Revising the Centuries

1600s Lexical/Semantic features

-The second person pronoun ye/you and thou/thee/thy

-Archaic and obsolete terms

-Huge increase in neologisms, known as ''inkhorn terms''

-Pillaging of latin and Greek

-Standardisation of professions 

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1600s Grammatical features

-Archaic syntax, especially in the formation of questions

-The absence of the dummy auxiliary

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1600s Orthographic features

-Non-standard spellings

-Inflections, especially -est and -eth

-Interchangeable letters i/j, y/i, and u/v

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1600s Phonological features

-Inflections especially -est and -eth

-Some spellings arising from difference in regional dialect (Although infrequent)

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1600s Graphological features

-Ligatures

-The Long s

-Large and/or decorative letters used to mark discourse structure

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1700s Lexical/Semantic features

-Received Pronunciation is coined

-Neologisms slow after preceding century

-Prescriptive idea of ''correct'' meaning

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1700s Grammatical features

-Capitalisation of nouns

-Recognition of only 2 noun cases (nominative and possessive)

-Who/what/that

-Children referred to as ''it''

-2 negatives equal an affirmative

-Don't end a sentence with a preposition

-Many of the defining features of the 1800s can also be sen inconsistently 

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1700s Orthographical features

-Basically standardised this century (technically at the beginning, officially at the end)

-Confusion over the correct way to write compound words

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1700s Phonological features

-Emergence of convergence and divergence

-Elocution lessons become fashionable

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1700s Graphological features

-Not a lot of change from 1600s

-Quality and clarity of printed texts improve somewhat

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1800s Lexical/Semantic features

-Coining of 100,000s of new words as the result of Industrial Revolution

-Neologisms created by borrowing affixation, compounding, abbreviation

-Influx of borrowed words from French (Highest rate since medieval times)

-Word class conversions

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1800s Grammatical features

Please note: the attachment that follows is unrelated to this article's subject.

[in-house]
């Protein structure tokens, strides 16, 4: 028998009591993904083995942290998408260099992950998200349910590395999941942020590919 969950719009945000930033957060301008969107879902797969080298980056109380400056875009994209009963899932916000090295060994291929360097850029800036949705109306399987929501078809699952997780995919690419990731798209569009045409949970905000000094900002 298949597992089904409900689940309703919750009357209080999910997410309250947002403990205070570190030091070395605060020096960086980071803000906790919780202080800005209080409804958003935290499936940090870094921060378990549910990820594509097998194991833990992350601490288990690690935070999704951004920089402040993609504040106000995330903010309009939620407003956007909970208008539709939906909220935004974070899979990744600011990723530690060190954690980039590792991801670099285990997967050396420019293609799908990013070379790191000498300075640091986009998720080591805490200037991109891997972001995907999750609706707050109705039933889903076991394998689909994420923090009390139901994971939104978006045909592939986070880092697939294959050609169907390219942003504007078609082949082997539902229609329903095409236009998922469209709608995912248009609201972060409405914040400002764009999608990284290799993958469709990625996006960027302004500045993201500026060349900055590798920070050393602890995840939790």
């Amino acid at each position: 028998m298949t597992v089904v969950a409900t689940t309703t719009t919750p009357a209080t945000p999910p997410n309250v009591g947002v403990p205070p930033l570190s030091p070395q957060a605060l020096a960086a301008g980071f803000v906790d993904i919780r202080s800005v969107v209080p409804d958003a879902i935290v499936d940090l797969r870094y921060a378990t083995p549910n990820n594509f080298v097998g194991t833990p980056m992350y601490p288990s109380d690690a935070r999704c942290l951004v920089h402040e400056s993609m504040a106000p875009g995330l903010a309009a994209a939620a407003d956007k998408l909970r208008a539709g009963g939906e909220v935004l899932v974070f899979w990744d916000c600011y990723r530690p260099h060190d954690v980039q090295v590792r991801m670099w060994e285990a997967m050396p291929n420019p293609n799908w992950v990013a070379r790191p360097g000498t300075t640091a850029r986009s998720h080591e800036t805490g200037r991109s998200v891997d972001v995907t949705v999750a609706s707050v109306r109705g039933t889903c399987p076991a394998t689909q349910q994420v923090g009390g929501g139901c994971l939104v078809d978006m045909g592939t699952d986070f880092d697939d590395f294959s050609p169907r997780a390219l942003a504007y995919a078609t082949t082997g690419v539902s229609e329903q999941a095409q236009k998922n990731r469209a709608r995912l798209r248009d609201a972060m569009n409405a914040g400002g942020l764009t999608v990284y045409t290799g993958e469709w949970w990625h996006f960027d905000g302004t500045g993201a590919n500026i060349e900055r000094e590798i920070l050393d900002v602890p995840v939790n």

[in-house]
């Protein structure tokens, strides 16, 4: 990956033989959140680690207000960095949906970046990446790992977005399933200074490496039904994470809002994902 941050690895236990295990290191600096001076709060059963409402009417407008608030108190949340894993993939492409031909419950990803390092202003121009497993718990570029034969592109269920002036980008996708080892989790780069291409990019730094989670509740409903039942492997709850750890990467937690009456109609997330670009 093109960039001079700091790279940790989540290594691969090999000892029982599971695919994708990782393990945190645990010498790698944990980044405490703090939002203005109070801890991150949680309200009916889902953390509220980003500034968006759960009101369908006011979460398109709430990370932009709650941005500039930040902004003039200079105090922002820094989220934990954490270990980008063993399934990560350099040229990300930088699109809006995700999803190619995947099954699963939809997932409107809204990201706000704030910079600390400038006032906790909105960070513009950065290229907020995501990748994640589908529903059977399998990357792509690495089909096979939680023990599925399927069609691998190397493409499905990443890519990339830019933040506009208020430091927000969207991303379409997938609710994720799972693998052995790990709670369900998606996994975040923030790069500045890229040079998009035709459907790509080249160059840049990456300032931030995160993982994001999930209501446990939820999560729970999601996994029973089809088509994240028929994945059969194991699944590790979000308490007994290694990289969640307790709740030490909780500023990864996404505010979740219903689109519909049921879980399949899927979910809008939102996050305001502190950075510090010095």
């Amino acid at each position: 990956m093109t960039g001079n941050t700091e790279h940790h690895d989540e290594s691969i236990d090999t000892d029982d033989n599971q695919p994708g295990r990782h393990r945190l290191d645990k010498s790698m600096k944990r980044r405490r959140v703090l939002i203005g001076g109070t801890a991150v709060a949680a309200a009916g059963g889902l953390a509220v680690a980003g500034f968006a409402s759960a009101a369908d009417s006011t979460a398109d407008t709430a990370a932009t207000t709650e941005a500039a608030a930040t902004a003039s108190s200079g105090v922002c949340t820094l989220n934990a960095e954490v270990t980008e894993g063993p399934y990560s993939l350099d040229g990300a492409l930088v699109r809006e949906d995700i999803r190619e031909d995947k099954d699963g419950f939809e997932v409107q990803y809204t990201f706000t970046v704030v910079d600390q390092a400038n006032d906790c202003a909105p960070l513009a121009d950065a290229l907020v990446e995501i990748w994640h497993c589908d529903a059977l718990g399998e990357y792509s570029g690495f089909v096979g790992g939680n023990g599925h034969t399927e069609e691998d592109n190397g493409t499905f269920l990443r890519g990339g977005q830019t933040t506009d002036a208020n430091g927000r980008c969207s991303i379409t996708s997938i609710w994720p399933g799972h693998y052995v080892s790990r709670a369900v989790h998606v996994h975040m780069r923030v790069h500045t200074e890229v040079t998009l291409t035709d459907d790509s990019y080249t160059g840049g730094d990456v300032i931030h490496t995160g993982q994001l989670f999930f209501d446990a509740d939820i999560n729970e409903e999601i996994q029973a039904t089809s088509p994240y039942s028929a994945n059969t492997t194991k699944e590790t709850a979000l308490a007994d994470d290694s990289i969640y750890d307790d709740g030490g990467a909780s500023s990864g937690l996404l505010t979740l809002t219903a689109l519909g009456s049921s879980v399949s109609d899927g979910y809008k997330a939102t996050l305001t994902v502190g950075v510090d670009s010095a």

-Auxiliary verbs

-Negative adverbials

-'Double' uses of to be and verb tenses

-Nonstandard uses currently frowned upon

-Nonstandard plurals in noun phrases

-Adverbs missing the conventional lyending

-Comparison adjectives 

-Mayn't

-Greater use of the subjunctivbe tense

-The progressive passive is largely absent

-Get/got became more prevalent and were considered unappealing (Probably American influence)

-The split infinitive was identified and fought

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1800s Orthographical features

-Very little change in this area from the 1800s-1900s

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1800s Graphological features

-The long s vanishes in print around 1824 and from handwriting in the second half of this century

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1900s Lexical/Semantic features

-Continued creation of new words extending from the 1800s in the fields of science, technology, media and warfare

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1900s Grammatical features

-Them as a Demonstrative form

-Comparative and superlative forms

-Singular forms of plural numerical expressions

-Alternative personal forms of you

-Possessive forms used as third person reflexive pronouns

-Singular form of be with plurals subject

-Of as an auxiliary

-Ain't and in't

-Using the same form of a verb across the present tense

--The same form throughout the past tense

-Irregular verbs display alternative past tense forms

-Verbs using a past tense form for s present participle never as a past tense negative

-Multiple negation

-Varying relative pronoun

-Absent ly on adverbs Complex prepositions

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1900s Orthographical features

-Very little change in this area from the 1800s-1900s

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1900s Phonological features

-Glottal stops are proven and noticed in the speech of Londoners, having previously only been indentified in Scotland

-BBC English comes into being (1927-60s)

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1900s Graphological features

-Standardisation of printed texts

-Introduction of Times New Roman in 1931

-Increasing use of colour in printed texts 

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2000s Lexical/Semantic features

-Further neologisms relating to technology and science

-Continued borrowing of new words, many from Asian and Middle Eastern sources

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2000s Grammatical features

-Punctuation becomes less standardised, influenced by informality of social media

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2000s Orthographical features

-Move towards non-standard spelling and text speak in informal settings

-Non-standard spelling evident in formal texts, depending on pragmatics

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2000s Phonological features

-Regional dialects become more prevalent due to a rise in divergence and nationalism

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2000s Graphological features

-Multimodal texts

-Emergence of emojis as a language in their own right

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